IPR team shows new dads often battle weight gain
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The average man gains 4.4 pounds after becoming a father, IPR researchers find.
Welcoming a new baby into the world can bring transcendent joy—and present some weighty challenges. For many first-time fathers, that weight can assume literal proportions.
Although a new father’s desire to be a positive role model often curbs some poor lifestyle choices that may lead to weight gain, an interdisciplinary group of Northwestern researchers was surprised to find that many men add pounds in early fatherhood.
The study of 10,000 American men from adolescence to young adulthood found that the average man living with his child gained 4.4 pounds after becoming a first-time father; that’s a 2.6 percent increase in body mass index (BMI) for a six-foot frame. In contrast, the average six-footer who was not a father lost 1.4 pounds over the same time period.
“On the one hand, men will often try to be an example for their child, even going to a doctor for the first time in years,” says Craig Garfield, a pediatrician and IPR associate. “On the other hand, they talk about how difficult it is to consistently maintain good health habits—like going regularly to the gym—because they want to be home with their families.”
The study was one of the first to examine how fatherhood affects BMI, a major indicator of health. New research published in August by investigators at the University of Bath concluded that men—but not women—gain weight in the first few years after becoming a parent.
The Northwestern research team included IPR biological anthropologist Thomas McDade, IPR developmental psychobiologist Emma Adam, and IPR developmental psychologist Lindsay Chase-Lansdale. They were joined by Joshua Rutsohn of medical social sciences.
“Cells to Society (C2S): The Center on Social Disparities and Health at IPR has been an amazing catalyst for interdisciplinary research on health at Northwestern,” says McDade, C2S director. “It brings together social and biomedical scientists from across the University to facilitate cutting-edge research on how social contexts and processes impact human development, biology, and health.”
The collaborative team helped refine the research questions that Garfield wanted to ask, design the study, interpret the results, and explain their significance.
“One of my favorite things about being a physician-scientist is collaborating with colleagues from other disciplines,” says Garfield, who is also an attending pediatrician at the Ann and Robert H. Lurie Children’s Hospital of Chicago. “Working with others improves absolutely every aspect of my research.”
Optimizing Family Health
New fathers’ weight gain may be due to changes in lifestyle or eating habits, but Garfield emphasized that the team’s research did not attempt to address causation.
The findings do, however, illustrate the need for obesity prevention initiatives specifically designed for young men and men transitioning to fatherhood. The researchers also noted the influence of fathers’ habits on children’s health outcomes.
“Children are constantly watching parents and will mimic their choices,” Garfield says. “If Dad is eating a lot of fast food and drinking sugary beverages, his kids will watch and possibly follow.”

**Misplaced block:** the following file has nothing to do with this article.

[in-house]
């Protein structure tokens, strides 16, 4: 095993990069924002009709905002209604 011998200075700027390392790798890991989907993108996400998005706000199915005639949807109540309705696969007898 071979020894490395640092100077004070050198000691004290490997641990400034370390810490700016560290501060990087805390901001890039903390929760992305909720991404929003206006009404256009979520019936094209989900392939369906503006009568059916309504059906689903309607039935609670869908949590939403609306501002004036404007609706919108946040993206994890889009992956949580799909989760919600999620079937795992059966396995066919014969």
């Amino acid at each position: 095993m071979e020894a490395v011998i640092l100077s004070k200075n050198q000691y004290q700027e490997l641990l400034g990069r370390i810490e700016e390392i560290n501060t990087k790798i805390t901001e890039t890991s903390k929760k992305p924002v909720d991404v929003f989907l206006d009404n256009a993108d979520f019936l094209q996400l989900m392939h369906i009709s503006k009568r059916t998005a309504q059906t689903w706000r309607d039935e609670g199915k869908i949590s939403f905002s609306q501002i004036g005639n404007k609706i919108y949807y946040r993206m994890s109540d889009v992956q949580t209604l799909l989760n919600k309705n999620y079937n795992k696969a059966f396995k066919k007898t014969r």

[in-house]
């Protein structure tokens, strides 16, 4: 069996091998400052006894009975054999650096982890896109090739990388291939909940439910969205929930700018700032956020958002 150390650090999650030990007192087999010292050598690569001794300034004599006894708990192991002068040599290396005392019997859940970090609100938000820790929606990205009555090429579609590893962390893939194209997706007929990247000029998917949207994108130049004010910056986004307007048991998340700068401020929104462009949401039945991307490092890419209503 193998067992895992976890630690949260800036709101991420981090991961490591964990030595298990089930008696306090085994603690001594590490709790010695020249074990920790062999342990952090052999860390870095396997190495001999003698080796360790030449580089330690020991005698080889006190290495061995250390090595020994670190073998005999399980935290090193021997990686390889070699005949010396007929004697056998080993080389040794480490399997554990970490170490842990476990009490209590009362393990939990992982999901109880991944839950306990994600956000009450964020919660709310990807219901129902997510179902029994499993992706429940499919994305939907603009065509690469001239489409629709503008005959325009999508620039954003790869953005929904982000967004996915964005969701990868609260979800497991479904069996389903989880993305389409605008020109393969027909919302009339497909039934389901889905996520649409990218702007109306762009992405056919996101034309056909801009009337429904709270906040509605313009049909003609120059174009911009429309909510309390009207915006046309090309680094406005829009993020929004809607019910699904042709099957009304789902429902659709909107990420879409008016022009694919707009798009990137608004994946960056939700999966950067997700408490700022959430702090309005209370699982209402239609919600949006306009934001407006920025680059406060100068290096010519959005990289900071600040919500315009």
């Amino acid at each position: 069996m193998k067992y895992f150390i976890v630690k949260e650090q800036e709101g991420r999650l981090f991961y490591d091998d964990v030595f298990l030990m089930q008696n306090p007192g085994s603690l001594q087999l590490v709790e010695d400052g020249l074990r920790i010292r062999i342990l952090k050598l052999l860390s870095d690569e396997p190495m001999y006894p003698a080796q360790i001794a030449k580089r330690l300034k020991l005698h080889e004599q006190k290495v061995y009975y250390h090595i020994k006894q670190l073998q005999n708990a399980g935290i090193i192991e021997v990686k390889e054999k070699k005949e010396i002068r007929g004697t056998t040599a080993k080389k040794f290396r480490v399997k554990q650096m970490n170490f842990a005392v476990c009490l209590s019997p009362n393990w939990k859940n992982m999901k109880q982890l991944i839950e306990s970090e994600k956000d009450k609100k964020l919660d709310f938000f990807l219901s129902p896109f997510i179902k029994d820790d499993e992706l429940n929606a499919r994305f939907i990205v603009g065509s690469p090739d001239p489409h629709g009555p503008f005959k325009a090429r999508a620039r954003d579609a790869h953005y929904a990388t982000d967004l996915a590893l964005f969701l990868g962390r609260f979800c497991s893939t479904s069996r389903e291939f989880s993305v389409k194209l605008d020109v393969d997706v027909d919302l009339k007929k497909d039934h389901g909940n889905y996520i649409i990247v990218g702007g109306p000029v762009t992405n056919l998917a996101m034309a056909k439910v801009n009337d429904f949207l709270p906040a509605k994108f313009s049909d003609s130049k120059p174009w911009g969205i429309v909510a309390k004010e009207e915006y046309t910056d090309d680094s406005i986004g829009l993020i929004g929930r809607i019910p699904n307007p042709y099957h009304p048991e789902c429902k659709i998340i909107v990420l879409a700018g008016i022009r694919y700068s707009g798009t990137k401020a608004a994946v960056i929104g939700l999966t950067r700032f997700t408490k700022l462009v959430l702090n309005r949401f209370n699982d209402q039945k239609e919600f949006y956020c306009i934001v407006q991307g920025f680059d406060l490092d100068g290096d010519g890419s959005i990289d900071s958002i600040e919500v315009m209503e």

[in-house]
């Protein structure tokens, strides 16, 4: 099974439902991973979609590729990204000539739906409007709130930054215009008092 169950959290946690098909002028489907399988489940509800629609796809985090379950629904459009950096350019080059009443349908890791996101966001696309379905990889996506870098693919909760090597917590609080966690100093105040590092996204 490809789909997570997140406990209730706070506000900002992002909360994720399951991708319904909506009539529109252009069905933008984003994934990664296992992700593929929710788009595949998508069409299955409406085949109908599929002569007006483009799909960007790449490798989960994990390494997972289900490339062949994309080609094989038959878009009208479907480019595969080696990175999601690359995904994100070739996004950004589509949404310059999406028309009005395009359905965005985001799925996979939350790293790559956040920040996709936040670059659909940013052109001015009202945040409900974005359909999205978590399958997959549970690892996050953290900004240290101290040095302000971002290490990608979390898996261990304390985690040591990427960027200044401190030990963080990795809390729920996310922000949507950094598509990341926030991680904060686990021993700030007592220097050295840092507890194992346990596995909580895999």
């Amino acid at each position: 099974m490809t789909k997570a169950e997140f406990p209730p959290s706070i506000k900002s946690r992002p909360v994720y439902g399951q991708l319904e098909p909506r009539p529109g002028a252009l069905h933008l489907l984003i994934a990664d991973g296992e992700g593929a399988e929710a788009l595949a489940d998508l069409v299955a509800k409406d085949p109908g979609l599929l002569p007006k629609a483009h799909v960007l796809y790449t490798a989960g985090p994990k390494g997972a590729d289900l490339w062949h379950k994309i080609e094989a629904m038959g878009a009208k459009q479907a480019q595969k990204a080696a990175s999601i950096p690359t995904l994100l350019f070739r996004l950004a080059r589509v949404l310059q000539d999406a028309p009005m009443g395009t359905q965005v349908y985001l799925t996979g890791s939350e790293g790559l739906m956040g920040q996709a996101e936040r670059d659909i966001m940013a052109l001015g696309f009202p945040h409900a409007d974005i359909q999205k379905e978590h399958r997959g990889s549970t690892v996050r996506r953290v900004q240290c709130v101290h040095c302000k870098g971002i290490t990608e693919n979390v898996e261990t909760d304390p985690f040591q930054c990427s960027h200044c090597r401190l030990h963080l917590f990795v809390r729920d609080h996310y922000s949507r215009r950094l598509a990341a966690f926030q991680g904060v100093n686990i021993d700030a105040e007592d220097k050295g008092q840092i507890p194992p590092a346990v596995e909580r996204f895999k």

Add to that research discoveries showing just how everyday life can influence biological stress and health.
“The health of a family is interdependent. Family members affect each other, impacting each other’s emotions—and each other’s biology and health,” says Adam, who has found that a lack of variation in the stress hormone cortisol from morning to evening is tied to poor health. “Attention to the well-being of all members of the family is needed to optimize the health of the whole family. Supporting the well-being of dads should not only improve fathers’ health but the health of the whole family.”
New Fathers and Depression
Garfield continues to research child health, with particular emphasis on the social determinants of well-being, the role of fathers, and technology’s potential to support parenting.
“In addition to looking at BMI in that cohort of 10,000 men, we asked questions about mental health and found an association between the transition to fatherhood and an increase in depressive symptoms,” Garfield says.
Those results showed that symptoms of depression increased on average by 68 percent over the first five years of fatherhood for men who were around 25 years old when they became fathers and who lived in the same home as their children.
“This is important because of the essential parent-child attachment that is going on during those years,” he says.
Garfield is continuing research on NICU2HOME, a smartphone app that would help parents of premature infants transition with their babies from hospital to home. That work with Young Lee of medical social sciences recently received a $500,000 grant from Friends of Prentice, the Northwestern Medicine Prentice Women’s Hospital’s volunteer fundraising board. Located in downtown Chicago, Prentice is the largest birthing center in Illinois.
The app is meant to combine and leverage researchers’ understanding of the needs of mothers and fathers who are caring for premature infants. For example, one of the key tasks of mothers in the NICU is to work on pumping breast milk. While this may seem like a mother-centric activity, fathers can play an important role in supporting mothers emotionally, physically, and psychologically.
“This newer work, as well as my previous research, revolves around the idea that parents play an important role in a child’s ultimate developmental outcome,” Garfield says. “Children thrive when parents thrive.”
This article was originally published by Northwestern Research.
Photo from StockSnap.
Published: October 24, 2017.